Martin Luther King Jr. Day, an annual federal holiday since 1986, celebrates the national civil rights leader who was instrumental in challenging the racial caste system that delineated how millions of Americans lived their lives.
All 50 states celebrate the public holiday on the third Monday in January, but not all states, cities and towns dedicate it solely to the Rev. Dr. Martin Luther King Jr. Some package it as a broader celebration of both Dr. King and Confederate leaders, according to this 2017 piece, “Celebration of Martin Luther King Jr. Still Faces Pushback.”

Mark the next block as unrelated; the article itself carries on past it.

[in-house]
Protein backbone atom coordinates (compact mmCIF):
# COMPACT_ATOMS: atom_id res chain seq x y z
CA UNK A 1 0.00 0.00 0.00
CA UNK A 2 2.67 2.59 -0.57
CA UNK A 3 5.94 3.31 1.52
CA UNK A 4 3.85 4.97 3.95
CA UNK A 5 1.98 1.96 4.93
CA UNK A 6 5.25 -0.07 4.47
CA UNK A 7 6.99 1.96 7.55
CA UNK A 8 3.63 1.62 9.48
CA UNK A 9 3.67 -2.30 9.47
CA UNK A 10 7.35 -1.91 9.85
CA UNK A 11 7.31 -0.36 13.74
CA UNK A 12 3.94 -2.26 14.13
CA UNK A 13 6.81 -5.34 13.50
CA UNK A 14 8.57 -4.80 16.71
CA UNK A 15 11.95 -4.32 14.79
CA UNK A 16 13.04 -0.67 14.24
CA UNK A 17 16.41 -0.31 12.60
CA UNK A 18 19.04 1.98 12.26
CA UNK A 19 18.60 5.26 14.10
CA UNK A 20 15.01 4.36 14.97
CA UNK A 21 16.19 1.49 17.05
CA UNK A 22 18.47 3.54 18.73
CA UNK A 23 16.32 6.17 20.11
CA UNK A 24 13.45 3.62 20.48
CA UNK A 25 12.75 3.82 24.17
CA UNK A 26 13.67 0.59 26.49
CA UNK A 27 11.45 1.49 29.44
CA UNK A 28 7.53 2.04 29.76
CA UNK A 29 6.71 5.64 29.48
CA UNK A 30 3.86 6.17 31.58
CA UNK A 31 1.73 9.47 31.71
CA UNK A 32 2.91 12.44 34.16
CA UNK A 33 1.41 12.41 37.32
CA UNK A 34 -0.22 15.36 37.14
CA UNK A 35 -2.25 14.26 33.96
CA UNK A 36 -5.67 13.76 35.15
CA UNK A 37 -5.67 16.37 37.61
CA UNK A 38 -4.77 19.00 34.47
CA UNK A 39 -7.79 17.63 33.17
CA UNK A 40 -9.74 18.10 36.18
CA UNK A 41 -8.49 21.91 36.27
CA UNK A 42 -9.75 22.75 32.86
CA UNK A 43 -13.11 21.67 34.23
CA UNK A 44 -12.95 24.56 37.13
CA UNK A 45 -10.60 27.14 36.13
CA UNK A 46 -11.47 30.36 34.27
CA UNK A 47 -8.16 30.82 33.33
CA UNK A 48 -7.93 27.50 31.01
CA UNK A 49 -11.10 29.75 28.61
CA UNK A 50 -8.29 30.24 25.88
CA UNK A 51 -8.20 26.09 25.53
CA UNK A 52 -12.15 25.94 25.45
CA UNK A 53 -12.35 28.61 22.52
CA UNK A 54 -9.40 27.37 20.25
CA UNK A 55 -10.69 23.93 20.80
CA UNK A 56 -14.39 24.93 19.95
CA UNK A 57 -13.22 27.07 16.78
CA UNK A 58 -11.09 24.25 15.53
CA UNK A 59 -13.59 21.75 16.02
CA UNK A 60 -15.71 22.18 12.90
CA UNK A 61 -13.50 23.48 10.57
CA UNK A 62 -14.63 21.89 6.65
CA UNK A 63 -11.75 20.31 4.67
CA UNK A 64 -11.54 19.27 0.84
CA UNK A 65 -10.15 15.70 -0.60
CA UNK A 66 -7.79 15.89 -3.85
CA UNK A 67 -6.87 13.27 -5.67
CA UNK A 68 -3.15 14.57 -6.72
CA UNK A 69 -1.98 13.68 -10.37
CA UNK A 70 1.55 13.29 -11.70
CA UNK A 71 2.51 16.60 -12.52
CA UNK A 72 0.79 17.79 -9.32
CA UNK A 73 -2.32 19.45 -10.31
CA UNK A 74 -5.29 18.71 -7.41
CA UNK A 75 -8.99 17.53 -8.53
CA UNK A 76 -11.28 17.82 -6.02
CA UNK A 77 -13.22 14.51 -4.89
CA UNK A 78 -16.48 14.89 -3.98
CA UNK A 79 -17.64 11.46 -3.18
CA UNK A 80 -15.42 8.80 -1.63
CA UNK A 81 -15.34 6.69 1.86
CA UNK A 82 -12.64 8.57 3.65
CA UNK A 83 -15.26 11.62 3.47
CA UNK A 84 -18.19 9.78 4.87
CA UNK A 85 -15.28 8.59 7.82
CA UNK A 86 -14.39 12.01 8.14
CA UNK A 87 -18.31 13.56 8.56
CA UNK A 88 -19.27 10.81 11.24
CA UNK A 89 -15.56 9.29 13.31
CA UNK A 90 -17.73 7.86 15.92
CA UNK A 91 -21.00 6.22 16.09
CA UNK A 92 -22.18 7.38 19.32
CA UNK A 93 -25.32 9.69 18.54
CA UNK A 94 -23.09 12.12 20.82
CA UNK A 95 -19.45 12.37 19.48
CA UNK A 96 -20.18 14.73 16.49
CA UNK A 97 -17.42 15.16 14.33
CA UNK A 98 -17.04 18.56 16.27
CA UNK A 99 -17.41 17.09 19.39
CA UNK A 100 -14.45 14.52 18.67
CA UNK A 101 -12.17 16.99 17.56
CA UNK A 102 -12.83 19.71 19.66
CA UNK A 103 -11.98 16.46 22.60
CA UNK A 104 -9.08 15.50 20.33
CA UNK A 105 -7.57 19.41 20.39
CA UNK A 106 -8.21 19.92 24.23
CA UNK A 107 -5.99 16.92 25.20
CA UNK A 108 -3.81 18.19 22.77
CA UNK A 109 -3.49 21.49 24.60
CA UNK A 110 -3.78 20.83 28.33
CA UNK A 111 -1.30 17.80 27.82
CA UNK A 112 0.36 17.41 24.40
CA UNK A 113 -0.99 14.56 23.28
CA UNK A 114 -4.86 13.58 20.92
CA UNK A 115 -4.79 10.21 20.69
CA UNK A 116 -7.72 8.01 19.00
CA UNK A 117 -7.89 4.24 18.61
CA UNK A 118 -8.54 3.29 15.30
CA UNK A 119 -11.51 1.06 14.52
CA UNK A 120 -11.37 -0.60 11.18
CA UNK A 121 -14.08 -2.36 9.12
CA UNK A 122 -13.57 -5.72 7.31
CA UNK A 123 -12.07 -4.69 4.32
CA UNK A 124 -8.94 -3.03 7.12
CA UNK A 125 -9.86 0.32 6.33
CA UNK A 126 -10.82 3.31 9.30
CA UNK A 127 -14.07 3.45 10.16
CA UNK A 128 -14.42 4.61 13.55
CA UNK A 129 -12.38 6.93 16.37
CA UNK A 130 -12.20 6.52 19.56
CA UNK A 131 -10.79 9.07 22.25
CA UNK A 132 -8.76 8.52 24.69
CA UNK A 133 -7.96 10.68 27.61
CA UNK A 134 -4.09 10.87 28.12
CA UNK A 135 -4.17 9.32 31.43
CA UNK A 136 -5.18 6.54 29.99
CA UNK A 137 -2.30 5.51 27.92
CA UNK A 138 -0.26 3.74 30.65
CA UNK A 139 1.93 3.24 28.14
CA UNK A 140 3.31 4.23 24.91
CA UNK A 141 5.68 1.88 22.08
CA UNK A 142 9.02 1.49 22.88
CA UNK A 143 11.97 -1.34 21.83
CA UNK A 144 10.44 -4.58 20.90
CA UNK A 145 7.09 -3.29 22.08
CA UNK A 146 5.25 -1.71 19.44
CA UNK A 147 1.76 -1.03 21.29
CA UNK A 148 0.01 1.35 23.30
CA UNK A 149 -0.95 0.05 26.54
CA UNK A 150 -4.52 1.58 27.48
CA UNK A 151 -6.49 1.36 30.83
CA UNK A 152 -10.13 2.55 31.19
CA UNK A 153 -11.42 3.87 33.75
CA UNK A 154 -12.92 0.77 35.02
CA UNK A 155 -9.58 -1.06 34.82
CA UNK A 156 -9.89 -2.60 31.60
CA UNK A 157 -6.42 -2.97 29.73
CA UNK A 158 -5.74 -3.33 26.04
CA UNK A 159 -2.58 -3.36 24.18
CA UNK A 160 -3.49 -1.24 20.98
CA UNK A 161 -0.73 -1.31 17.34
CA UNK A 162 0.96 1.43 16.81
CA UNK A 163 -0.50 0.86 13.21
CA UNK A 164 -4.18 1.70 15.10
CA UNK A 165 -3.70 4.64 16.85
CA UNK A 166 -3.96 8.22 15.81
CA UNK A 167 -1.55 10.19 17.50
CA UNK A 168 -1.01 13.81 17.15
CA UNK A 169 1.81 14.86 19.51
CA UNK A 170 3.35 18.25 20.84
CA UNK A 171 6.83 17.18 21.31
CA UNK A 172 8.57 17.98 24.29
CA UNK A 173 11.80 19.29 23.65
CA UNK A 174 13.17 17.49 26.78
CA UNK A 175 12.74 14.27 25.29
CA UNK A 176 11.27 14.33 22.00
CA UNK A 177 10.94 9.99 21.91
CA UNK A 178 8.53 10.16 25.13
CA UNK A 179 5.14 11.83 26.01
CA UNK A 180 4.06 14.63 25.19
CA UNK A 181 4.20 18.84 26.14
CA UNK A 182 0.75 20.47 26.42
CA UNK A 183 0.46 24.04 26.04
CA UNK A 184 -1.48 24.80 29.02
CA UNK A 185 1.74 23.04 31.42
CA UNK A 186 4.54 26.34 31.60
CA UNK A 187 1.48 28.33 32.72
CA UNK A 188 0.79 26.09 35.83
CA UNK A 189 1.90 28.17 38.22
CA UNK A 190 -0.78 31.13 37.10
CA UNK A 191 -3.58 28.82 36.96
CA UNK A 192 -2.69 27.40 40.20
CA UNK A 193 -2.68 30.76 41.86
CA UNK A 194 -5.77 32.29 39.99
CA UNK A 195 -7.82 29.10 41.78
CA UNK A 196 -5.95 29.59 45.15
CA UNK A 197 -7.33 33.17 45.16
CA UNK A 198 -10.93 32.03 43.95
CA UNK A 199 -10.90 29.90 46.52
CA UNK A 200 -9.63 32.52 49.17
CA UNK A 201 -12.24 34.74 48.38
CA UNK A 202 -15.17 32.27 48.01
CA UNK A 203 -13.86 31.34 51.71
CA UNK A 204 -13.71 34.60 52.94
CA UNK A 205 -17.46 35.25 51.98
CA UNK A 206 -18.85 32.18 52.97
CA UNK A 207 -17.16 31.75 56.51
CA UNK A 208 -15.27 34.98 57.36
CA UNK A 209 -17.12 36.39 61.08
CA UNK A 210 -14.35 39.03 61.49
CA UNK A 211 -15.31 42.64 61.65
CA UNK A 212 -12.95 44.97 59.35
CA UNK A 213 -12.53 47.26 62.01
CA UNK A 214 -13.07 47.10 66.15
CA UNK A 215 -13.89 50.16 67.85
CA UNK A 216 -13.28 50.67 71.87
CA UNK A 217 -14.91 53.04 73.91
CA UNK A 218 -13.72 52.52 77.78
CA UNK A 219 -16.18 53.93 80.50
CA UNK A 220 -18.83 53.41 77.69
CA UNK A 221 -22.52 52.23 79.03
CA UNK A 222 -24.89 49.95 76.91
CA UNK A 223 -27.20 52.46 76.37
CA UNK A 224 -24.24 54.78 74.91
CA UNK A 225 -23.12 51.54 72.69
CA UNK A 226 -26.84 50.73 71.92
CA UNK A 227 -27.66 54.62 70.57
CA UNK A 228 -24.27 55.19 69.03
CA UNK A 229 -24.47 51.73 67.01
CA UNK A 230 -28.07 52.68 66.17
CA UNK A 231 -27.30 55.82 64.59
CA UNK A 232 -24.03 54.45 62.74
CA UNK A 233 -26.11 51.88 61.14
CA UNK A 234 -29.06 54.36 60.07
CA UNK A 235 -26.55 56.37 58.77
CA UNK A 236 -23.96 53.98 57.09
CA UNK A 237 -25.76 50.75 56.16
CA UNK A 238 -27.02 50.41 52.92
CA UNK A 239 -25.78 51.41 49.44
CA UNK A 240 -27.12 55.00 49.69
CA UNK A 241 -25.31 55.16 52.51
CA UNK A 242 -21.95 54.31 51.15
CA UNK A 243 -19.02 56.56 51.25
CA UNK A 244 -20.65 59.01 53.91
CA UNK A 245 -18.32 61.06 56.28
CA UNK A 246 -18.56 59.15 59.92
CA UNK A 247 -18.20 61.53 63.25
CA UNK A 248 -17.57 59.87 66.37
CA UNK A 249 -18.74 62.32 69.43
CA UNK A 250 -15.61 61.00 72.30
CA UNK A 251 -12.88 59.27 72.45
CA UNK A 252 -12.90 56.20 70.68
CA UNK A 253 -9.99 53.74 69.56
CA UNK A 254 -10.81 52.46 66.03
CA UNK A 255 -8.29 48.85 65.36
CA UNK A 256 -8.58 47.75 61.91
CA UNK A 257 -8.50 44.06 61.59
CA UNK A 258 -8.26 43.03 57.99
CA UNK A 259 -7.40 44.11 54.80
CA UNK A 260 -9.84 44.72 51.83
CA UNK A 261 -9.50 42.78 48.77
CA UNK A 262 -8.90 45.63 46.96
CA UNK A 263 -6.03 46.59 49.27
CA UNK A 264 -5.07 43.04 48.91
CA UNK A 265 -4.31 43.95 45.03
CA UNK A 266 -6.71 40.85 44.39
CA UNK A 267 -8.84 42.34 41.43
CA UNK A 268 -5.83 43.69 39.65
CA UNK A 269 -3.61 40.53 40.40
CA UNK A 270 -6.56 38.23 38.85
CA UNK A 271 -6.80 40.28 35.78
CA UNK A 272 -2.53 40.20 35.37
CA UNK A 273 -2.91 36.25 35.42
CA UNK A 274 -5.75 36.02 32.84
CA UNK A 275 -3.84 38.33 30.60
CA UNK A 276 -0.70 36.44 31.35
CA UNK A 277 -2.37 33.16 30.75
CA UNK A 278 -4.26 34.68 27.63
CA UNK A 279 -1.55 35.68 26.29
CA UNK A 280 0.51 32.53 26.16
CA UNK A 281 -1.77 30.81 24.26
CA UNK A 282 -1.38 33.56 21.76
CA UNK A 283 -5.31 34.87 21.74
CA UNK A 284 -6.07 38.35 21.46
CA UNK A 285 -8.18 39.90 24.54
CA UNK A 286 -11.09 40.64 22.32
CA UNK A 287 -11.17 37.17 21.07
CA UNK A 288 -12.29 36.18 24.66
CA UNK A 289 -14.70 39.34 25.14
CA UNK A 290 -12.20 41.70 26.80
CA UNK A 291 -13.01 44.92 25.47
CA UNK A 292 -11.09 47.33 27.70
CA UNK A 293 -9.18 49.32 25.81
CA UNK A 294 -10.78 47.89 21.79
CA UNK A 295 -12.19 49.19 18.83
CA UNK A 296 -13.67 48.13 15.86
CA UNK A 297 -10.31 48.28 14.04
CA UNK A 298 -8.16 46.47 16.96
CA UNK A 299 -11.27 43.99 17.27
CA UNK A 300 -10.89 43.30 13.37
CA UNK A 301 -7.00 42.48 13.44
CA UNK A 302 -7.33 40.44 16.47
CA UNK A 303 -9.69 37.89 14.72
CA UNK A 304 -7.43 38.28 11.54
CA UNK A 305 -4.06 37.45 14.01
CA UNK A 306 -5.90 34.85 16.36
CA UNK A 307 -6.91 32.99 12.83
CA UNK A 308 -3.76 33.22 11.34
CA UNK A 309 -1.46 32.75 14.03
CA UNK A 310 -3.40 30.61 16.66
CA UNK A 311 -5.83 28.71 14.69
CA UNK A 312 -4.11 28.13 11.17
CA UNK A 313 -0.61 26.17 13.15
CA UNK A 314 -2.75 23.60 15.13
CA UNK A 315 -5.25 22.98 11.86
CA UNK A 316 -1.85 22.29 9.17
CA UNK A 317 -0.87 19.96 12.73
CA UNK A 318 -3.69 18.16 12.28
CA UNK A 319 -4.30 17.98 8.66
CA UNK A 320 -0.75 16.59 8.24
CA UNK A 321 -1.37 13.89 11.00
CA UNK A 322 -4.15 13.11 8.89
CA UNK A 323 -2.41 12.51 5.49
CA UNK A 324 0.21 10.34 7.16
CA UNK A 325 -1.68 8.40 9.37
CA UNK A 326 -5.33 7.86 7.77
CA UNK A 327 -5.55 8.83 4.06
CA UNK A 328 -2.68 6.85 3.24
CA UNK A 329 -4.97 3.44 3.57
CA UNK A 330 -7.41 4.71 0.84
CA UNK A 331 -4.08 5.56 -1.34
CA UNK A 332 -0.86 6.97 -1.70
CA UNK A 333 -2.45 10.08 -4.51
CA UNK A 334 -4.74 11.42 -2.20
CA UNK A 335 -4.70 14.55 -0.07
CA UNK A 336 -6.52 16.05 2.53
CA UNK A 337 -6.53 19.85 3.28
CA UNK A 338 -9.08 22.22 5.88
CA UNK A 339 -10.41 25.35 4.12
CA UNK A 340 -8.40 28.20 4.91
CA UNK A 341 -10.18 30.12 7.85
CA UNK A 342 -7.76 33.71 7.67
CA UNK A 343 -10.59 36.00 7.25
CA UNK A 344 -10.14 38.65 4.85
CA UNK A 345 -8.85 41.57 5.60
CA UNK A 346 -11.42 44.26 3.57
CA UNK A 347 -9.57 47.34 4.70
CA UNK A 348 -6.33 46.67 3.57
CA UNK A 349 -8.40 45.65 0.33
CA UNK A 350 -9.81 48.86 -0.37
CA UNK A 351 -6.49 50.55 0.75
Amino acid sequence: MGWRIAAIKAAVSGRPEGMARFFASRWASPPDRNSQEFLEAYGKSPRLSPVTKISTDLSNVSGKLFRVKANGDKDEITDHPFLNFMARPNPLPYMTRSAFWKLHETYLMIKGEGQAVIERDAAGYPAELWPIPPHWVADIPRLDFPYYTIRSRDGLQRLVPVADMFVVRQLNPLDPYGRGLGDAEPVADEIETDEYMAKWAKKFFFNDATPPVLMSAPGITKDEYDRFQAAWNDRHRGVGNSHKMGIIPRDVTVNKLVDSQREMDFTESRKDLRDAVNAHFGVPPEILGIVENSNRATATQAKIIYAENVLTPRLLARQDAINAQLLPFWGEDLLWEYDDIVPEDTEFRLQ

Teaching Tolerance’s “Dos and Don’ts of Celebrating MLK Day” (and “Going the Extra Mile for MLK Day”) remind us that although the holiday is just one day — and Black History Month is just one month — Dr. King’s message of equality and justice for all are best embedded in the curriculum all year round.